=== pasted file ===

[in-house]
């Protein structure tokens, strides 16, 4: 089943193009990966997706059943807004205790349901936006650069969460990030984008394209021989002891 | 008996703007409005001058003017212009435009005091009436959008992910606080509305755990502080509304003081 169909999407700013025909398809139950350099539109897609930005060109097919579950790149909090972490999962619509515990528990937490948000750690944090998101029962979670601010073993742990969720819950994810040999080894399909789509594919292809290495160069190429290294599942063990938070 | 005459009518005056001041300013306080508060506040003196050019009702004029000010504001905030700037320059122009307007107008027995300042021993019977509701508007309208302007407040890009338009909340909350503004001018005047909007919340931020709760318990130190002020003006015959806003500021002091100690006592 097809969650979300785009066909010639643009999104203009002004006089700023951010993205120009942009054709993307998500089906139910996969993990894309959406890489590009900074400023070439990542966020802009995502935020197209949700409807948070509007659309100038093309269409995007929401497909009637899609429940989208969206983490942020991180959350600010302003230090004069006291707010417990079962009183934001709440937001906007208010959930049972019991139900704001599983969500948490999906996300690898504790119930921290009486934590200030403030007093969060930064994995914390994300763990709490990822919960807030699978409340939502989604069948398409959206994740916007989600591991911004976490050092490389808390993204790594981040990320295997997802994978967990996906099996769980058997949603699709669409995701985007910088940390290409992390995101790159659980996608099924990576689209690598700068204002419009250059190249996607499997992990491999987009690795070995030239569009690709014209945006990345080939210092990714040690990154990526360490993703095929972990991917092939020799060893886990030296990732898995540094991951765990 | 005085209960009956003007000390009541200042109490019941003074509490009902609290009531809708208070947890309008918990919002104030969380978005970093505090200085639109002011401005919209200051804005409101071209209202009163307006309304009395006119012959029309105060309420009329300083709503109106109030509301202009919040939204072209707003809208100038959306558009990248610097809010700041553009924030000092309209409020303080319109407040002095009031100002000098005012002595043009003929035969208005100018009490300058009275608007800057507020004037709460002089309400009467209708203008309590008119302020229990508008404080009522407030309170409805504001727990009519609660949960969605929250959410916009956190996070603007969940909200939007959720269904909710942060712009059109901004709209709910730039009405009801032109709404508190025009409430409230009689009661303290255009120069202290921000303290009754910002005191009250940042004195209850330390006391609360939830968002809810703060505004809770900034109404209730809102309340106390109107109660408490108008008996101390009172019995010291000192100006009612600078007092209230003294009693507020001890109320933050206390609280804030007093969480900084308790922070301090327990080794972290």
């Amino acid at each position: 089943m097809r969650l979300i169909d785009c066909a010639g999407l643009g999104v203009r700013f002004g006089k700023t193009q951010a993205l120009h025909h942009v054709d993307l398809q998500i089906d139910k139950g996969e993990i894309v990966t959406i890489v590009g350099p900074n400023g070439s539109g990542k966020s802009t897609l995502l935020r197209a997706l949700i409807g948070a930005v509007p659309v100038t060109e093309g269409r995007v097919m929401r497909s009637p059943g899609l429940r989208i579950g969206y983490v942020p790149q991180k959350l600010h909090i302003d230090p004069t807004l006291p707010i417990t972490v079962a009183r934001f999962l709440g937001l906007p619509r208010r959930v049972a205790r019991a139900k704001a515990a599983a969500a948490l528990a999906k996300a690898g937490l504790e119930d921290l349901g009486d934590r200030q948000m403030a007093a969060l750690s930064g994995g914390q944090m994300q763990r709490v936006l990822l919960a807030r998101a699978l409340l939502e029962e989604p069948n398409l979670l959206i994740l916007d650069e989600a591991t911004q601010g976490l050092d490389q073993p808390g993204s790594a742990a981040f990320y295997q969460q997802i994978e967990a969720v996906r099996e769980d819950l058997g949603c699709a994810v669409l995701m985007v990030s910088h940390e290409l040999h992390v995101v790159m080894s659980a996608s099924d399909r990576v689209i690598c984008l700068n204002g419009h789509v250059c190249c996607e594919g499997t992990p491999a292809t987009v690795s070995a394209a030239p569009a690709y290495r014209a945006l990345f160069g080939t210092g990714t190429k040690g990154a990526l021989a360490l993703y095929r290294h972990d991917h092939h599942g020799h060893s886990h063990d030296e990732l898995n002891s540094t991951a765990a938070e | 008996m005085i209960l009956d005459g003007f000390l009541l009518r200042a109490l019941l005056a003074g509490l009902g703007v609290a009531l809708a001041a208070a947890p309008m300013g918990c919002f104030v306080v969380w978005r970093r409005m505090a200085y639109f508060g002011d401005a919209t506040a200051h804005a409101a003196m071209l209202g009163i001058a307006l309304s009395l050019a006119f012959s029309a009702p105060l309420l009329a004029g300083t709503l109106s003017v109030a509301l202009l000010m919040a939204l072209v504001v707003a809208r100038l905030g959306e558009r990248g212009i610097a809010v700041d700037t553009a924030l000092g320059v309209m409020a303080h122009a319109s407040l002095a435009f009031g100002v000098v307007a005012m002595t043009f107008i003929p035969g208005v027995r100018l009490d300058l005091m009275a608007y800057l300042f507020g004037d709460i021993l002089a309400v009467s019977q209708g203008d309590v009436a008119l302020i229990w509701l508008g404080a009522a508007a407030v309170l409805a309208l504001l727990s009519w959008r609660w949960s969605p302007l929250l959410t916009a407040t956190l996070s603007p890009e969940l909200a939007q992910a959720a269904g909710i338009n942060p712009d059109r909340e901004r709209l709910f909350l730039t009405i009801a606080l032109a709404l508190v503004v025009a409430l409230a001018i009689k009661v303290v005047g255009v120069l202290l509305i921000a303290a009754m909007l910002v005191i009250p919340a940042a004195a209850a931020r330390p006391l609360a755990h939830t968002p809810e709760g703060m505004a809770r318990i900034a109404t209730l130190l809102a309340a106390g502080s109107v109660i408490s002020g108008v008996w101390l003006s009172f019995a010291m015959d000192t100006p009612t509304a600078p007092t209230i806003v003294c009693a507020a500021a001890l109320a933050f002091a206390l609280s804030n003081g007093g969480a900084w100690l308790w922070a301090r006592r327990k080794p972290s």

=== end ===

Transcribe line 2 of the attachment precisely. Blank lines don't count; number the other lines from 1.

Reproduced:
């Protein structure tokens, strides 16, 4: 089943193009990966997706059943807004205790349901936006650069969460990030984008394209021989002891 | 008996703007409005001058003017212009435009005091009436959008992910606080509305755990502080509304003081 169909999407700013025909398809139950350099539109897609930005060109097919579950790149909090972490999962619509515990528990937490948000750690944090998101029962979670601010073993742990969720819950994810040999080894399909789509594919292809290495160069190429290294599942063990938070 | 005459009518005056001041300013306080508060506040003196050019009702004029000010504001905030700037320059122009307007107008027995300042021993019977509701508007309208302007407040890009338009909340909350503004001018005047909007919340931020709760318990130190002020003006015959806003500021002091100690006592 097809969650979300785009066909010639643009999104203009002004006089700023951010993205120009942009054709993307998500089906139910996969993990894309959406890489590009900074400023070439990542966020802009995502935020197209949700409807948070509007659309100038093309269409995007929401497909009637899609429940989208969206983490942020991180959350600010302003230090004069006291707010417990079962009183934001709440937001906007208010959930049972019991139900704001599983969500948490999906996300690898504790119930921290009486934590200030403030007093969060930064994995914390994300763990709490990822919960807030699978409340939502989604069948398409959206994740916007989600591991911004976490050092490389808390993204790594981040990320295997997802994978967990996906099996769980058997949603699709669409995701985007910088940390290409992390995101790159659980996608099924990576689209690598700068204002419009250059190249996607499997992990491999987009690795070995030239569009690709014209945006990345080939210092990714040690990154990526360490993703095929972990991917092939020799060893886990030296990732898995540094991951765990 | 005085209960009956003007000390009541200042109490019941003074509490009902609290009531809708208070947890309008918990919002104030969380978005970093505090200085639109002011401005919209200051804005409101071209209202009163307006309304009395006119012959029309105060309420009329300083709503109106109030509301202009919040939204072209707003809208100038959306558009990248610097809010700041553009924030000092309209409020303080319109407040002095009031100002000098005012002595043009003929035969208005100018009490300058009275608007800057507020004037709460002089309400009467209708203008309590008119302020229990508008404080009522407030309170409805504001727990009519609660949960969605929250959410916009956190996070603007969940909200939007959720269904909710942060712009059109901004709209709910730039009405009801032109709404508190025009409430409230009689009661303290255009120069202290921000303290009754910002005191009250940042004195209850330390006391609360939830968002809810703060505004809770900034109404209730809102309340106390109107109660408490108008008996101390009172019995010291000192100006009612600078007092209230003294009693507020001890109320933050206390609280804030007093969480900084308790922070301090327990080794972290």